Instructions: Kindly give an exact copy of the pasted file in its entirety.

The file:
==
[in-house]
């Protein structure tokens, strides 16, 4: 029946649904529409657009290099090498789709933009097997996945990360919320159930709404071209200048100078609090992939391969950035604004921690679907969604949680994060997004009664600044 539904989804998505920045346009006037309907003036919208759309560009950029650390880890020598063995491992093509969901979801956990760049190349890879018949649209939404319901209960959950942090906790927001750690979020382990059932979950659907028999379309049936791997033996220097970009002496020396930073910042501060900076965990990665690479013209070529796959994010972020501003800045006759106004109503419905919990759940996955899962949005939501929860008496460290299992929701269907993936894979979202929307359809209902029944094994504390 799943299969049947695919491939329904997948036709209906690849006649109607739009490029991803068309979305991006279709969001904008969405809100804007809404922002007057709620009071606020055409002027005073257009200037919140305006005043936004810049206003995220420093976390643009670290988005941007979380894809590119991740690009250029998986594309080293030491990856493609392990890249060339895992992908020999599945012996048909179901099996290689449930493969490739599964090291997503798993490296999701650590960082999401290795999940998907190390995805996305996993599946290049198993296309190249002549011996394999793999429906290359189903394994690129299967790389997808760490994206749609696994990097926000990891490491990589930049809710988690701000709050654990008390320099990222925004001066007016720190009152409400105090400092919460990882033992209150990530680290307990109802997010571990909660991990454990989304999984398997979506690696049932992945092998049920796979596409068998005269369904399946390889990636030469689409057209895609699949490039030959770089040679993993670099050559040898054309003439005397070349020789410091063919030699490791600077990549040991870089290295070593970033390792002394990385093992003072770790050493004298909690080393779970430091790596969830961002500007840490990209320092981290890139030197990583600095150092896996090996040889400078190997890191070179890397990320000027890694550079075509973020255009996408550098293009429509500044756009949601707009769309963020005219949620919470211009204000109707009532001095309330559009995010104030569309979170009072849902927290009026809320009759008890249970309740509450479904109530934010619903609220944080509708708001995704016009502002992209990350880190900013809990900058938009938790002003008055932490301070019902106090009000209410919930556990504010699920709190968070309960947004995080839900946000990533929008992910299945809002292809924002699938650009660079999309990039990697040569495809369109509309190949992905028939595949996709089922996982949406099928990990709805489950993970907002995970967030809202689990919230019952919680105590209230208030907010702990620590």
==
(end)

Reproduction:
[in-house]
């Protein structure tokens, strides 16, 4: 029946649904529409657009290099090498789709933009097997996945990360919320159930709404071209200048100078609090992939391969950035604004921690679907969604949680994060997004009664600044 539904989804998505920045346009006037309907003036919208759309560009950029650390880890020598063995491992093509969901979801956990760049190349890879018949649209939404319901209960959950942090906790927001750690979020382990059932979950659907028999379309049936791997033996220097970009002496020396930073910042501060900076965990990665690479013209070529796959994010972020501003800045006759106004109503419905919990759940996955899962949005939501929860008496460290299992929701269907993936894979979202929307359809209902029944094994504390 799943299969049947695919491939329904997948036709209906690849006649109607739009490029991803068309979305991006279709969001904008969405809100804007809404922002007057709620009071606020055409002027005073257009200037919140305006005043936004810049206003995220420093976390643009670290988005941007979380894809590119991740690009250029998986594309080293030491990856493609392990890249060339895992992908020999599945012996048909179901099996290689449930493969490739599964090291997503798993490296999701650590960082999401290795999940998907190390995805996305996993599946290049198993296309190249002549011996394999793999429906290359189903394994690129299967790389997808760490994206749609696994990097926000990891490491990589930049809710988690701000709050654990008390320099990222925004001066007016720190009152409400105090400092919460990882033992209150990530680290307990109802997010571990909660991990454990989304999984398997979506690696049932992945092998049920796979596409068998005269369904399946390889990636030469689409057209895609699949490039030959770089040679993993670099050559040898054309003439005397070349020789410091063919030699490791600077990549040991870089290295070593970033390792002394990385093992003072770790050493004298909690080393779970430091790596969830961002500007840490990209320092981290890139030197990583600095150092896996090996040889400078190997890191070179890397990320000027890694550079075509973020255009996408550098293009429509500044756009949601707009769309963020005219949620919470211009204000109707009532001095309330559009995010104030569309979170009072849902927290009026809320009759008890249970309740509450479904109530934010619903609220944080509708708001995704016009502002992209990350880190900013809990900058938009938790002003008055932490301070019902106090009000209410919930556990504010699920709190968070309960947004995080839900946000990533929008992910299945809002292809924002699938650009660079999309990039990697040569495809369109509309190949992905028939595949996709089922996982949406099928990990709805489950993970907002995970967030809202689990919230019952919680105590209230208030907010702990620590």